Beyond Linux

First published: August 2001 for Wide Open News.

Matthew Szulick, Red Hat's Chief Executive Officer and President gave a LinuxWorld Expo Keynote today where he picked up the baton teammate Michael Tiemann used at last month's O'Reilly Open Source Conference as a rallying cry to mobilize the Open Source Community toward the hurdles on the tack ahead.

Szulick started by thanking the open source community, the work that has been done and said that "your efforts reach the hearts and minds of new people every day.

"Our challenge as I look into the future is to join together to promote open source." Why the appeal for a united open source front? Szulick feels that the debate on the advantages of open source technology has been limited to the computer industry, focusing on the different licensing issues when the real issues facing open source technology are on the "move to classrooms, floors of Congress"

As an example, Szulick pointed out that the "Philadelphia public school system is being forced to audit all the computers in their 264 schools, because a teacher had illegally copied an application" and that if this school district had used open source software, "[Red Hat] would be encouraging them to make as many free copies as they needed."

Szulick noted that this "is not just a product opportunity" for Linux but that it shows a flaw in how companies operate, approaching our schools "as a marketplace, not as a responsibility." This hurts education because "it forces educators to look to that company for upgrades," and spend what few resources they have on licence fees.

There are of course groups such as the K12 Linux Terminal Server Project which provide low-cost Linux solutions to schools,but these groups lack the resources to overcome the marketing machinery of large software vendors. To help solve this, Szulick proposed the creation of an "Open Source Education Corporation," much like the Civilian Corps of Engineers, whose goal would be to "Open up the spending process of education to welcome open source software; Work with the neediest schools; Create an open source hardware exchange; and create and share educational applications."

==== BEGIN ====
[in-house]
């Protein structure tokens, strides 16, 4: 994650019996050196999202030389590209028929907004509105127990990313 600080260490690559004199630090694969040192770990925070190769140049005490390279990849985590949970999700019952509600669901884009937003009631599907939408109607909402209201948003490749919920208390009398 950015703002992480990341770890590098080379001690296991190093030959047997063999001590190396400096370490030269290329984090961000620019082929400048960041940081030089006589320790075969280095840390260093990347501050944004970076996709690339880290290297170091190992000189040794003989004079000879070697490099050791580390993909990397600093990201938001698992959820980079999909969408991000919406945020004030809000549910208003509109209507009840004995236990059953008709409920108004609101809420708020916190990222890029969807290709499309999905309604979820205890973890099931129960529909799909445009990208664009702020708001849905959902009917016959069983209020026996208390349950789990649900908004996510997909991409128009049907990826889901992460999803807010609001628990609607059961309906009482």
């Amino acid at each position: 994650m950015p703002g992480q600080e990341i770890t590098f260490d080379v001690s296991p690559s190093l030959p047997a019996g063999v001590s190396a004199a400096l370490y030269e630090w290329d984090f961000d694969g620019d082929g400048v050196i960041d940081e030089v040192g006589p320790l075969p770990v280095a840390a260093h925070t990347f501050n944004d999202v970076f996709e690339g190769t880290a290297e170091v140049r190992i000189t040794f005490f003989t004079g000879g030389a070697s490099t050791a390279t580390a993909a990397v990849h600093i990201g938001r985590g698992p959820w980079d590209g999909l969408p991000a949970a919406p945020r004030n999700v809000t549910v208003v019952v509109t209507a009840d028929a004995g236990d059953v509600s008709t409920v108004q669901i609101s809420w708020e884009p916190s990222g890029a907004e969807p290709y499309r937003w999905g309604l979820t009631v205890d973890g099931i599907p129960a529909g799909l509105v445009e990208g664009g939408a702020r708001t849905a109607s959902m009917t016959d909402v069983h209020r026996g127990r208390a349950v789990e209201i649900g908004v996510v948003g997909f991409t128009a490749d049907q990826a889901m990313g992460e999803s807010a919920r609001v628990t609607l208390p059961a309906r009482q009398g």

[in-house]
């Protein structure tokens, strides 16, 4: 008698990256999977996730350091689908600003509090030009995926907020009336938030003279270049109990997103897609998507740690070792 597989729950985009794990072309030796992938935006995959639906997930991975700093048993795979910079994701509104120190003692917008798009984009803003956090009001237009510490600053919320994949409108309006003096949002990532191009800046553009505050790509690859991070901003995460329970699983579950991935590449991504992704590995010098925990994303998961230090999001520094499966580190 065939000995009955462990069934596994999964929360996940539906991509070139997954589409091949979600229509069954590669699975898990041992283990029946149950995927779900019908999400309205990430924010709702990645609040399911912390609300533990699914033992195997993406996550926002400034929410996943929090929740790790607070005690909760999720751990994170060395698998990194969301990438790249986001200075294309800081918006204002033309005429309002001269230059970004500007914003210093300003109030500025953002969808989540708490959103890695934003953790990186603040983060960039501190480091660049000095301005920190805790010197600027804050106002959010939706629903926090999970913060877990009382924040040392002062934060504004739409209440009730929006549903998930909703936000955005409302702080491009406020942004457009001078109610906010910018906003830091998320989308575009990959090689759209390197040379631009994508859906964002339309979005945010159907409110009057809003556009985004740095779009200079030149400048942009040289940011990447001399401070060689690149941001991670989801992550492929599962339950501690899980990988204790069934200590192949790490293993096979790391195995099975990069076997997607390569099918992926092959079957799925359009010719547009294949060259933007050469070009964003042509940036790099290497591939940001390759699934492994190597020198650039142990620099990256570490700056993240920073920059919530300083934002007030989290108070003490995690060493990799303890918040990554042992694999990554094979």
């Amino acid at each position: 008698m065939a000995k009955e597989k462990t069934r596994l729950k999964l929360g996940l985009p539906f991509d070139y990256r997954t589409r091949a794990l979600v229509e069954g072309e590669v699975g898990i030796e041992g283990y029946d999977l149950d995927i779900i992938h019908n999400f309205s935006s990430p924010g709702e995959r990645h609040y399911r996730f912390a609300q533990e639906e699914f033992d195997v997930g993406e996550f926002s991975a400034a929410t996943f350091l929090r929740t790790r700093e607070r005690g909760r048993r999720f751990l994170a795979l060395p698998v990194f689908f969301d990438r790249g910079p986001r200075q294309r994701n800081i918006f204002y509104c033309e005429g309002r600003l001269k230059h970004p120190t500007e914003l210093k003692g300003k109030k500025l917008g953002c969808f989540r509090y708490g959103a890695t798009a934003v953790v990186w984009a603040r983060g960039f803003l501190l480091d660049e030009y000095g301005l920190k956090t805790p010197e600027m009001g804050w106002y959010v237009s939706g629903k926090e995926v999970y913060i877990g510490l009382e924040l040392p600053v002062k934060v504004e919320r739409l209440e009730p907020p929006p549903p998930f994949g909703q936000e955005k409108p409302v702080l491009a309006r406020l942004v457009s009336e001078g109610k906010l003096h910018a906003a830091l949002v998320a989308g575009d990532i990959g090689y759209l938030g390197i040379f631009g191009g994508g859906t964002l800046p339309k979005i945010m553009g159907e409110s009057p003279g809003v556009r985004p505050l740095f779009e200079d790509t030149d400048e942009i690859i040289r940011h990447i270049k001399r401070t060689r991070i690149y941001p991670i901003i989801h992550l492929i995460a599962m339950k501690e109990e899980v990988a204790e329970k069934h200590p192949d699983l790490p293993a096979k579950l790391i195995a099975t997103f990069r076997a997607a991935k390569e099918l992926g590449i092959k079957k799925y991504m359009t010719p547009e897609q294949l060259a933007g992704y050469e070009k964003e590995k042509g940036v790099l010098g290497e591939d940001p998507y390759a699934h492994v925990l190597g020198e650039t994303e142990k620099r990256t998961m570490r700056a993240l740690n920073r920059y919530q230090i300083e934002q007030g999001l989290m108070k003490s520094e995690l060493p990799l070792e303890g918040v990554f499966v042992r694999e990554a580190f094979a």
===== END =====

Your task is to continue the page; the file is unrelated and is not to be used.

The other area of concern to Szulick was the fact that "while your work has heavily influenced technology, your voice has not yet influenced legislation." As an example he pointed to UCITA, the Uniform Computer Information Transaction Act saying that while the commercial software industry hadn't written it "it does contain elements that suggest it favors them." "[Red Hat's] position is that we do not support UCITA in its current form," since "proprietary software should include warranties because of the economic benefits they derive from that software," but that isn't necessarily true for open source software, which UCITA currently doesn't address.

These are the reasons, Szulik said, that we must organize." "I am here to pledge my commitment and I will be asking the same of my company." But for truce success, the community has to come together. "No open source company alone has the power or resources to challenge the proprietary software industry."

To close, Szulick asked the open source members for their support, "to take the values systems of open source and to move forward to redefine the computer industry, how students are educated, how your taxes dollars are being used." "I challenge you to think about that, and I would ask for your help, your continued vigilance, to move this agenda forward."

For more information on Szulick's speech visit:


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